As agreements frequently consist of a number of documents that are either attached to or are incorporated by reference into the Agreement, ever good contract will have an “order of precedence” provision that establishes the priorities in the event of a conflict between the documents.  In situations where the parties have agreed to an order of precedence, that will be used to interpret the parties obligations. If there is no order of precedence, or if multiple documents that make up the agreement have the same precedence, they will be interpreted to be complimentary. So if one document called for A to M and another called for N to Z, it would be interpreted to require A to Z. Even when there is an order of precedence, the order of precedence only establishes the priority between conflicting provisions. So if you have A to M required in a document that has priority and you have N to Z required by a document of lesser priority, you could still have A to Z required. However, if something in Section C has priority over anything in sections N to Z and there is a conflict with something in Section P, the contract would be interpreted such that the conflicting language in P would not apply. The more important things are, the more important it is to establish the right order of precedence and that can apply not just between contract documents like an agreement and a statement of work, but also between things like the specifications that are made part of the agreement. For example, you may want a Statement of Work to have precedence over the terms of the agreement, but do you also want all the documents that are incorporated into that statement of work to also have priority over the Agreement? Where this is extremely important is if you will be incorporating any of the other party’s documents into your agreement where if you don’t correctly establish the order of precedence the supplier’s document could have priority over the terms of the agreement negating the term.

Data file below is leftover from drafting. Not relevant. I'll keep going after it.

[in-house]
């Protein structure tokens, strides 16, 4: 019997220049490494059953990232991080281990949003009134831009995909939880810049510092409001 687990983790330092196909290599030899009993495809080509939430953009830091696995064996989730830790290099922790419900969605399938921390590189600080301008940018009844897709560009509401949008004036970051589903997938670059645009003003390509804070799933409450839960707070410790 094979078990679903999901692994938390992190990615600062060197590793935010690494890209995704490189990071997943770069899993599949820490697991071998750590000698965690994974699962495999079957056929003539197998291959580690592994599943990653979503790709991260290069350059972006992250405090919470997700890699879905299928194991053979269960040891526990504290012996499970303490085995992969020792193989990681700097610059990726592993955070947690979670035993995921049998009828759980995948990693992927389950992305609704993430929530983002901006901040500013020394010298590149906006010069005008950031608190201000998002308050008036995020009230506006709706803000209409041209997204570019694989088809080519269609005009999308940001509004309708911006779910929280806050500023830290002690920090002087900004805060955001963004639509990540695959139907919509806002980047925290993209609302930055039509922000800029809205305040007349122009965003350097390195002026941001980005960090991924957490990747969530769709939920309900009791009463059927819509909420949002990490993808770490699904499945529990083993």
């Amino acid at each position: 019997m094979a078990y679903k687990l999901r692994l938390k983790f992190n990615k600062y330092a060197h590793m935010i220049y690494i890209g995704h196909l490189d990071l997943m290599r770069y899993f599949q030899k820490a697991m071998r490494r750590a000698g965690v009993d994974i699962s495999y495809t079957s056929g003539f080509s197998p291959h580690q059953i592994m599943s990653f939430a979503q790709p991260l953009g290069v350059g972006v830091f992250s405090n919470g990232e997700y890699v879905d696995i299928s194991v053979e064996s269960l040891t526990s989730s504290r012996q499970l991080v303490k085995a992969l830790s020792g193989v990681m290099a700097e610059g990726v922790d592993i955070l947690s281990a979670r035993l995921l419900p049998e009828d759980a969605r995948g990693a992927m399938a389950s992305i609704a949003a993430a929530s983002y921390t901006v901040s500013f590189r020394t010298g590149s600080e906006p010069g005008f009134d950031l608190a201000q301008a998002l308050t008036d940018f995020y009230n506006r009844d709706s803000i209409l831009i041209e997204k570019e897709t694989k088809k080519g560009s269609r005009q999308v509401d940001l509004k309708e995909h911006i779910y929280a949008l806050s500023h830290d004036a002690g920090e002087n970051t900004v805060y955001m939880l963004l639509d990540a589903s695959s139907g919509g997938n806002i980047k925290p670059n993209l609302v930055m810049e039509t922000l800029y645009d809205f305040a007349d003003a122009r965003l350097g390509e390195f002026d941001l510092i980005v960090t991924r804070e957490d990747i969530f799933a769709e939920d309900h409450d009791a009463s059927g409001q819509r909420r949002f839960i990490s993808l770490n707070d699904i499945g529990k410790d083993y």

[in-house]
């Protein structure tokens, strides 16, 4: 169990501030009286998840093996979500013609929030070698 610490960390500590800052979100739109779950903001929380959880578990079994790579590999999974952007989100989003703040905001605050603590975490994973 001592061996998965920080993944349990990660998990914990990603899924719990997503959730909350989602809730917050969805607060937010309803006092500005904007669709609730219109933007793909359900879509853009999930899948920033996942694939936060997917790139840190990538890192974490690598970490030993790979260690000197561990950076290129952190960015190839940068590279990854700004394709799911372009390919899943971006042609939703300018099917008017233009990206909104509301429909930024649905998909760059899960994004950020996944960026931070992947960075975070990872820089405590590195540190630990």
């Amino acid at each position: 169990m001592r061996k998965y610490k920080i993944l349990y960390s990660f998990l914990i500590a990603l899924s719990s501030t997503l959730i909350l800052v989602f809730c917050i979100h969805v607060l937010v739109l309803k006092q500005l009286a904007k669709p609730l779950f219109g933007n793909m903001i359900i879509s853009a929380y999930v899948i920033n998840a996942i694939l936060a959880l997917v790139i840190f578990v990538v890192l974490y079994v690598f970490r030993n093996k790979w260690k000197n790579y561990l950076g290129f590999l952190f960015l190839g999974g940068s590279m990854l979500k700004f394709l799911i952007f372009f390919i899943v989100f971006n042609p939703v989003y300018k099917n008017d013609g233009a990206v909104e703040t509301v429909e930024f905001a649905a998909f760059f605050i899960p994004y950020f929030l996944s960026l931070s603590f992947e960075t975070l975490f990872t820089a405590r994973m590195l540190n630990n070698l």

In dealing with documents that are executed at different times, unless there is an order of precedence established between those documents, the latest writing in time will always have priority. For example an amendment could potentially change both the agreement it is amending and it could change a prior amendment if it is written at a later date. In writing amendments it’s important that they be drafted in a way where the scope of the change is clear and it identifies whether it applies to only a limited scope or the entire agreement. Remember, as the drafter of the document any ambiguity will be held against you.

As a Buyer, if you are using your own contract form, all this means is that if there are errors, inconsistencies, or if a particular point is vague or ambiguous, that may be construed against you so its better to clearly define exactly what the obligations of the parties are and what they mean. 

The last point I is the combined impact of both #7 and 8.  If the agreement is clear an unambiguous a court will only look at what's contained within the Four Corners of the Agreement. With this an prior 
representations, promises, agreements will not be considered.  If a promise or representation was an important consideration in making the purchase, make sure that its included in the agreement!

No comments:

Post a Comment